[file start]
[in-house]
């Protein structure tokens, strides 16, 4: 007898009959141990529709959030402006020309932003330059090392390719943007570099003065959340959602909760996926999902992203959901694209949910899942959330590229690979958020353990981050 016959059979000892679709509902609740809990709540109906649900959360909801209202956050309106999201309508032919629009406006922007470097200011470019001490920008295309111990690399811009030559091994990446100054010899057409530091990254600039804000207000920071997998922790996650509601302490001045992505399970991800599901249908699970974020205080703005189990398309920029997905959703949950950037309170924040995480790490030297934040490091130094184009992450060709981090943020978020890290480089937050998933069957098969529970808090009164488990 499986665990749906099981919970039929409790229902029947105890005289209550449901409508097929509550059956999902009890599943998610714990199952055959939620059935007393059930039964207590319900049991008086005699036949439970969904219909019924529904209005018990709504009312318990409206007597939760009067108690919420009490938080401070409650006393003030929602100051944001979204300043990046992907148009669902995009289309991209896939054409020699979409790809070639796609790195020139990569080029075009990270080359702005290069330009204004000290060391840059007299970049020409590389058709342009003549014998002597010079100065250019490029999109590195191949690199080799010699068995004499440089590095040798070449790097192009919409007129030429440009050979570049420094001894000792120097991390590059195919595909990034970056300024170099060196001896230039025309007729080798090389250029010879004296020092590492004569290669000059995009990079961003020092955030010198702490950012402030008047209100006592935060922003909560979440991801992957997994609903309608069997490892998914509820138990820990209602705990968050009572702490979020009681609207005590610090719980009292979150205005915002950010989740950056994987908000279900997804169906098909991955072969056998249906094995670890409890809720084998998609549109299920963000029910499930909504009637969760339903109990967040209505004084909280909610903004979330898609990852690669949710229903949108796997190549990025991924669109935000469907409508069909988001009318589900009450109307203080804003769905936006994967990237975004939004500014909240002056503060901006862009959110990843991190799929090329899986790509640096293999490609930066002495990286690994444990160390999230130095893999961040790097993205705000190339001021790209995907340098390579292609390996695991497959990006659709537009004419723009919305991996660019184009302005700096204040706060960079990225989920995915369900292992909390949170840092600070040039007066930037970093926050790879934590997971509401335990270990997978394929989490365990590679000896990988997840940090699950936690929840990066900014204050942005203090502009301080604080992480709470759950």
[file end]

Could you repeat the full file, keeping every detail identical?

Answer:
[in-house]
């Protein structure tokens, strides 16, 4: 007898009959141990529709959030402006020309932003330059090392390719943007570099003065959340959602909760996926999902992203959901694209949910899942959330590229690979958020353990981050 016959059979000892679709509902609740809990709540109906649900959360909801209202956050309106999201309508032919629009406006922007470097200011470019001490920008295309111990690399811009030559091994990446100054010899057409530091990254600039804000207000920071997998922790996650509601302490001045992505399970991800599901249908699970974020205080703005189990398309920029997905959703949950950037309170924040995480790490030297934040490091130094184009992450060709981090943020978020890290480089937050998933069957098969529970808090009164488990 499986665990749906099981919970039929409790229902029947105890005289209550449901409508097929509550059956999902009890599943998610714990199952055959939620059935007393059930039964207590319900049991008086005699036949439970969904219909019924529904209005018990709504009312318990409206007597939760009067108690919420009490938080401070409650006393003030929602100051944001979204300043990046992907148009669902995009289309991209896939054409020699979409790809070639796609790195020139990569080029075009990270080359702005290069330009204004000290060391840059007299970049020409590389058709342009003549014998002597010079100065250019490029999109590195191949690199080799010699068995004499440089590095040798070449790097192009919409007129030429440009050979570049420094001894000792120097991390590059195919595909990034970056300024170099060196001896230039025309007729080798090389250029010879004296020092590492004569290669000059995009990079961003020092955030010198702490950012402030008047209100006592935060922003909560979440991801992957997994609903309608069997490892998914509820138990820990209602705990968050009572702490979020009681609207005590610090719980009292979150205005915002950010989740950056994987908000279900997804169906098909991955072969056998249906094995670890409890809720084998998609549109299920963000029910499930909504009637969760339903109990967040209505004084909280909610903004979330898609990852690669949710229903949108796997190549990025991924669109935000469907409508069909988001009318589900009450109307203080804003769905936006994967990237975004939004500014909240002056503060901006862009959110990843991190799929090329899986790509640096293999490609930066002495990286690994444990160390999230130095893999961040790097993205705000190339001021790209995907340098390579292609390996695991497959990006659709537009004419723009919305991996660019184009302005700096204040706060960079990225989920995915369900292992909390949170840092600070040039007066930037970093926050790879934590997971509401335990270990997978394929989490365990590679000896990988997840940090699950936690929840990066900014204050942005203090502009301080604080992480709470759950």